• Condominium Associations’ Rights are Expanded Against Developers
  • December 26, 2014 | Author: James S. Singer
  • Law Firm: Rudolph Friedmann LLP - Boston Office
  • In a case of first impression, the Massachusetts Supreme Judicial Court expanded the rights of condominium associations to recover for damage for the negligent construction of common areas of a condominium development. The case is Wyman et al. v. Ayer Properties, LLC.

    Ayer Properties purchased a 150-year-old vacant four-story mill building in Lowell and intended to be the general contractor for the renovation of the building for the purpose of converting it into 22 luxury condominiums and five commercial units. Construction began in January, 2003. The sale and occupancy of 22 residential units proceeded as each unit was completed during the three-year construction period. Ayer established the condominium trust and was the initial trustee, and in August 2004, Ayer ceded control to a newly-appointed board of trustees.

    After the transfer of control of the condominium association, the new trustees became concerned with the condition of the building, specifically the windows, exterior masonry, and roof, and hired a professional engineer. Suit was then filed against Ayer for negligent design and construction of the common areas.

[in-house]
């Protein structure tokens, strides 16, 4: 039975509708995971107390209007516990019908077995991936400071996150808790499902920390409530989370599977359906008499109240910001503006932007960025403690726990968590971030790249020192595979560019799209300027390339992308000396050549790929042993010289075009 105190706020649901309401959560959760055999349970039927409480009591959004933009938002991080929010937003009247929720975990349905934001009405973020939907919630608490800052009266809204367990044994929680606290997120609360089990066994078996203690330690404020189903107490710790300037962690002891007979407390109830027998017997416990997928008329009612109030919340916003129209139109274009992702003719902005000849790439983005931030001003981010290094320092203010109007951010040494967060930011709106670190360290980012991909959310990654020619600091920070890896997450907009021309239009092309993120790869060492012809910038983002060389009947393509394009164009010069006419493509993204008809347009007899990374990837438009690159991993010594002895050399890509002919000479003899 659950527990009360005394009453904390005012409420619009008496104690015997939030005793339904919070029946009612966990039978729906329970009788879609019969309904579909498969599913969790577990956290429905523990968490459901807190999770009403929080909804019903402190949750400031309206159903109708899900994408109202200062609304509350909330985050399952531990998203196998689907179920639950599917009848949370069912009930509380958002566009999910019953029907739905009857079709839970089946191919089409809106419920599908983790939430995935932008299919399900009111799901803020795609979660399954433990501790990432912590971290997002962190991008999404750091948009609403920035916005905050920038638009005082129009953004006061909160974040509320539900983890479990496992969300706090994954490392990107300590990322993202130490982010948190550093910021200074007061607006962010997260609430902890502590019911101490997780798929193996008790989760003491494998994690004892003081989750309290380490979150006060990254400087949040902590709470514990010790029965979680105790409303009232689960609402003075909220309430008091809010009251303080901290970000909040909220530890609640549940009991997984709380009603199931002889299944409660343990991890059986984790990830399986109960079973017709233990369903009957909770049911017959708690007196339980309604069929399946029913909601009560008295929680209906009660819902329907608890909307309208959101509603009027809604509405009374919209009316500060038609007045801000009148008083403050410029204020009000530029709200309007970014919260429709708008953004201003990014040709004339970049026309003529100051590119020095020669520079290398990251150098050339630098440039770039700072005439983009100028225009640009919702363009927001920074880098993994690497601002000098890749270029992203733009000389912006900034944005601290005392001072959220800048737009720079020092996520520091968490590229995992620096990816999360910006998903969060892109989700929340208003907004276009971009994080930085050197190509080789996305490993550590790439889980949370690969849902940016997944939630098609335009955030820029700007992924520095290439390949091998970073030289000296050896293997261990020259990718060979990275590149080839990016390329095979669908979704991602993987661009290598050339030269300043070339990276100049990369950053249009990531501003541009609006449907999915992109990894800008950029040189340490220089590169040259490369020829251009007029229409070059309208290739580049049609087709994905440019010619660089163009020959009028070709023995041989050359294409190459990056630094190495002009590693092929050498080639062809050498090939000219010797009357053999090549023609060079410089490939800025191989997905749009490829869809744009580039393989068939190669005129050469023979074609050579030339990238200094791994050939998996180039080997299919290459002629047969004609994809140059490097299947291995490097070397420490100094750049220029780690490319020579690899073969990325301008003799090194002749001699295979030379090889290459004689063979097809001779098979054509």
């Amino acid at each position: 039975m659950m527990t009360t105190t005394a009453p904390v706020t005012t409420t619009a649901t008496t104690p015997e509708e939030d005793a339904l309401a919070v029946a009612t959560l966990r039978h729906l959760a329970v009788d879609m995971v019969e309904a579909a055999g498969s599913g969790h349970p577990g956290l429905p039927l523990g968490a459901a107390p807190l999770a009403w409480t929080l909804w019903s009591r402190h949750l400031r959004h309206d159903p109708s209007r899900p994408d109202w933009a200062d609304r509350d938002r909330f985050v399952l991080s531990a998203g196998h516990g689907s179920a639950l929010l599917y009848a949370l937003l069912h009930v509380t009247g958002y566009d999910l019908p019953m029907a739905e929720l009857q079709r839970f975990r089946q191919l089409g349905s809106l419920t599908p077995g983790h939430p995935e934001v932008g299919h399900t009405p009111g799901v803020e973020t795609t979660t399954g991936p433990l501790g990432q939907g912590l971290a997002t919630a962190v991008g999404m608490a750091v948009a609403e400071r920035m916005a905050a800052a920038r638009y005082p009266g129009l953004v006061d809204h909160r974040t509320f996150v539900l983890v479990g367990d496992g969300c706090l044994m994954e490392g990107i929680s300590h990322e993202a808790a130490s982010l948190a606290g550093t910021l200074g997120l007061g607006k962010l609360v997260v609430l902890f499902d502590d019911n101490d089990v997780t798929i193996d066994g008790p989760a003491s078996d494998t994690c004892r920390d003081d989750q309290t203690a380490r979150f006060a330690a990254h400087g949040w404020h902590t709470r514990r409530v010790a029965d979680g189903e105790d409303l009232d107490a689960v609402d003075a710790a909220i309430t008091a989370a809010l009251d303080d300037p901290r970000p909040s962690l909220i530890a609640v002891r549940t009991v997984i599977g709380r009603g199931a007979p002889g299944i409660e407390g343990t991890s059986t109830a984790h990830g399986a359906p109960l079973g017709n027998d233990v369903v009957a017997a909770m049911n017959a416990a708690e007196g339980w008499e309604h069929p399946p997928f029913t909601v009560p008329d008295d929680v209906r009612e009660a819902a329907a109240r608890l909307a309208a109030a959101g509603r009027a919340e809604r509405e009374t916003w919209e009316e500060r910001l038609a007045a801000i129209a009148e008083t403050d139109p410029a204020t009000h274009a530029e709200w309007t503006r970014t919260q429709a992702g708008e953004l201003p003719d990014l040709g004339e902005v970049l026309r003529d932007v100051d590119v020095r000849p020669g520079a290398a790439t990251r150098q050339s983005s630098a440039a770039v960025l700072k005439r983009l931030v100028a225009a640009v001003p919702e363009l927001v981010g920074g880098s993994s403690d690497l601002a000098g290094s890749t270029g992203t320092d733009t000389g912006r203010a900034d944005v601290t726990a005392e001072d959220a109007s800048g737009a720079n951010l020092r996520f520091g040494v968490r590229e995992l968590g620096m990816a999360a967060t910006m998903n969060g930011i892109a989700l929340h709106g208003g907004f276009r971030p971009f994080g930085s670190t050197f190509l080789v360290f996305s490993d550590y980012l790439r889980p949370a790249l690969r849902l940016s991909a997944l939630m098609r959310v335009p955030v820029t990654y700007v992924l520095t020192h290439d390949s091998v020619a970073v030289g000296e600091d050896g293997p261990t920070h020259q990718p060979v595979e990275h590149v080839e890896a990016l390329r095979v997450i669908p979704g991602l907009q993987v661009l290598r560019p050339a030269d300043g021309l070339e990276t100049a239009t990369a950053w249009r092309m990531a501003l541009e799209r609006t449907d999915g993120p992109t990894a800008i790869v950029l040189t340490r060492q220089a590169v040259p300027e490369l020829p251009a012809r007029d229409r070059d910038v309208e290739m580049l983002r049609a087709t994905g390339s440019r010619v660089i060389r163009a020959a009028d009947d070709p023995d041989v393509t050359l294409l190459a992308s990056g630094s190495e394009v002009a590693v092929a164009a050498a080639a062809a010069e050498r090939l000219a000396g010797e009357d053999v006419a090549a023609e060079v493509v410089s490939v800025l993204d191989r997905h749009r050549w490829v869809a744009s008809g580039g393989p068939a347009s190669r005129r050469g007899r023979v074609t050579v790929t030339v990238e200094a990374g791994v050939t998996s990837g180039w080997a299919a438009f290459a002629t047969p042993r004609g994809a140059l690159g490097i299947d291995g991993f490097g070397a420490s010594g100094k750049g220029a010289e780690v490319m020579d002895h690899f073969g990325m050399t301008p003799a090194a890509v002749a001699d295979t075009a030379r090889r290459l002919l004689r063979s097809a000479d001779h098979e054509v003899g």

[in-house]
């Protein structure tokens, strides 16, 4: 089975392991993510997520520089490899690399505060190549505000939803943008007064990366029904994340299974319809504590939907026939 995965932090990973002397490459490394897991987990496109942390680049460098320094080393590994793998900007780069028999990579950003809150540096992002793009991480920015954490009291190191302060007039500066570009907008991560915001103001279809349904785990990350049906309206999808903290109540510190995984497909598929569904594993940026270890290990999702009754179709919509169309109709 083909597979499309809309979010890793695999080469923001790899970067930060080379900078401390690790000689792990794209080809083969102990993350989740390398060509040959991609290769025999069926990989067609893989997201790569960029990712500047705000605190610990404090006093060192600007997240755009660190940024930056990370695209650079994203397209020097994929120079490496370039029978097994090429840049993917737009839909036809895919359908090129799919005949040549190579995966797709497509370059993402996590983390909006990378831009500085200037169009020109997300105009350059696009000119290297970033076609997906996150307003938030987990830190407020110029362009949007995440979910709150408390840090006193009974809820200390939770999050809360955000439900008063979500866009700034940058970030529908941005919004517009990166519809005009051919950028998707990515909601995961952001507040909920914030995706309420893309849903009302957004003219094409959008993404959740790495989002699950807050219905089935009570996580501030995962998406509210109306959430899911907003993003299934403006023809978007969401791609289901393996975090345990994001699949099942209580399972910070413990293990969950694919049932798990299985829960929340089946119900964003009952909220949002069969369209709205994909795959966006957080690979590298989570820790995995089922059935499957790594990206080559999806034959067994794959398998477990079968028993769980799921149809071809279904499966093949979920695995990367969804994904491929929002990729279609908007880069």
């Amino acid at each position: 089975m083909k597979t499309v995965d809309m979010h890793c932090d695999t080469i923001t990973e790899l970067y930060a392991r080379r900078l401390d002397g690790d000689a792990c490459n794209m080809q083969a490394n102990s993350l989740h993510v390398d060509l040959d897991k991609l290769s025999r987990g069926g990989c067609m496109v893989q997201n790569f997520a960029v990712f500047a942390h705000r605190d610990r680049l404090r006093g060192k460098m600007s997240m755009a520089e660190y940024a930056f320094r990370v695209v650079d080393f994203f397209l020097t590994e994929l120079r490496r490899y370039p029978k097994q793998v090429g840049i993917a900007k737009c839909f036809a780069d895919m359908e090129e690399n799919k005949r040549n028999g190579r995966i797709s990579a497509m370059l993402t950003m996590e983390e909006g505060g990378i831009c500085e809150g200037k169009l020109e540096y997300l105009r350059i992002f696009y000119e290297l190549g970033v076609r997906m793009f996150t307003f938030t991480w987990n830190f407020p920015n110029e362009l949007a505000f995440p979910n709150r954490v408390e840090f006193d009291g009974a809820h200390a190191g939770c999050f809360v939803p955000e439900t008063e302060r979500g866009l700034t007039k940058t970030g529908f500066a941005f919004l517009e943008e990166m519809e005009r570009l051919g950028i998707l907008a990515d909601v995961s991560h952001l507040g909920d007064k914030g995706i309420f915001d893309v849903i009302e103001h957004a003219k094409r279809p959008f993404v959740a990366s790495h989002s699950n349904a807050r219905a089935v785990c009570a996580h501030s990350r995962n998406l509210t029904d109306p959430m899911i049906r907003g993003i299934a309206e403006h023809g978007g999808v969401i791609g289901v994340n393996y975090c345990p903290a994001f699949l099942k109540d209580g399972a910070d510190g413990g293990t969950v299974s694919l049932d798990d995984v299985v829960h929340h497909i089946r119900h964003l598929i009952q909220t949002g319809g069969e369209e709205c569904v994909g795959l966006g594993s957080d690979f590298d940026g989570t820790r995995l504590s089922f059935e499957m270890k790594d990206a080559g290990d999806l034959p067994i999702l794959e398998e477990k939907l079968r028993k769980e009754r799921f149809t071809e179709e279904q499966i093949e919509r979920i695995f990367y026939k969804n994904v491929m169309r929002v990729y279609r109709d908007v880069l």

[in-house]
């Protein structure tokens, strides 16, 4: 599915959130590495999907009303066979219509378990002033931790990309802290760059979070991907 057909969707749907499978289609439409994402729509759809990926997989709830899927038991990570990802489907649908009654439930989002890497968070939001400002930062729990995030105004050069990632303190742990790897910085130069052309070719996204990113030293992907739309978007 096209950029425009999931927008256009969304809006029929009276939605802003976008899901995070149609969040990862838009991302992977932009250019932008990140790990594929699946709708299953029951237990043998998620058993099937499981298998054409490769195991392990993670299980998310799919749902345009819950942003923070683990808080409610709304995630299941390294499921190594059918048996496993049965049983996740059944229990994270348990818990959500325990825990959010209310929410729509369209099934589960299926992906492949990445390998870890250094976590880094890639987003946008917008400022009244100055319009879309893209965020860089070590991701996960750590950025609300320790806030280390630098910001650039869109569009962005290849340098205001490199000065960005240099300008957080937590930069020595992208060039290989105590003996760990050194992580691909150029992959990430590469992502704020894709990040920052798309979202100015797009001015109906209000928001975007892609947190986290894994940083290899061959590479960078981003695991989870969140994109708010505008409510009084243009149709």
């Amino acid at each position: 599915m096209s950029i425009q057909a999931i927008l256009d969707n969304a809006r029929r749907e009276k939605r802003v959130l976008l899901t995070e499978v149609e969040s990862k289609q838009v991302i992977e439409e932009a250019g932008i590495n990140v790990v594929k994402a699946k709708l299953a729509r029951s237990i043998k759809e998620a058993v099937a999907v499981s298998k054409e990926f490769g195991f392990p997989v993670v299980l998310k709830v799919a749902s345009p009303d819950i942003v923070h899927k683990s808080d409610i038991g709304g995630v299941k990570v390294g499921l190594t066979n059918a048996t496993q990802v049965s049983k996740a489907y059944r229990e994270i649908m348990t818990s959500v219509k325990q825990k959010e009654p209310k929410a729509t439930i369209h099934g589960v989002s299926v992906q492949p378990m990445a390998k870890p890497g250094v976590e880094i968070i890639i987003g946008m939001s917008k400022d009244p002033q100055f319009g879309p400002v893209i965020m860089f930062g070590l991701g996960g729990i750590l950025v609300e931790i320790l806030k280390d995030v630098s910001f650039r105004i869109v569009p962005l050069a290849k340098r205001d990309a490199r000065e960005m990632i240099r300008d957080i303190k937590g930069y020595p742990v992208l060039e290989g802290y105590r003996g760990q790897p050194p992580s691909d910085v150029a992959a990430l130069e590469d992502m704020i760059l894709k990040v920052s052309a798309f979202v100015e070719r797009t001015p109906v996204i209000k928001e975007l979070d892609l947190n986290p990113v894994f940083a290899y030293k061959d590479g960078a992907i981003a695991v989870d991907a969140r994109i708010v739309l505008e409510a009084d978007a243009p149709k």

The issue addressed by the Court concerns what is known as the “economic loss rule.” The rule establishes a limitation on damages a plaintiff may recover in an action based on negligence. (The rule does not extend to breach of contract matters.) Basically, the negligent supplier of a defective product is not ordinarily liable for negligence if the damage is only to that product itself. That is, in order to recover for negligence, there must be physical damage to other than the defective product at issue, or there must be personal injury. By way if example, if someone negligently installed a window and the only damage was to the window, there would be no recovery in tort (negligence). However, if the window caused a leak and damaged a floor or the furniture (or fell and injured a person), recovery would be allowed. In the Wyman case, one of the damaged areas was the masonry, and the defects were limited to the masonry itself only.

    The economic loss rule limitation is a very important issue in lawsuits by condominium associations for claims of defective workmanship against developers and contractors because the condominium association itself has no contract with such entities, and their claims are generally based on negligence or tort theories.

    The Court held that the economic loss rule would not apply to damages caused by negligent design and construction of the common areas of the condominium. The Court determined that it did not want to leave a damaged party-here the condominium association who has exclusive authority to bring claims on behalf of the unit owners for negligent construction of common areas-without a remedy. The Court made it clear, however, that it was not invalidating the economic loss rule in general, and it is still a valid defense in other contexts.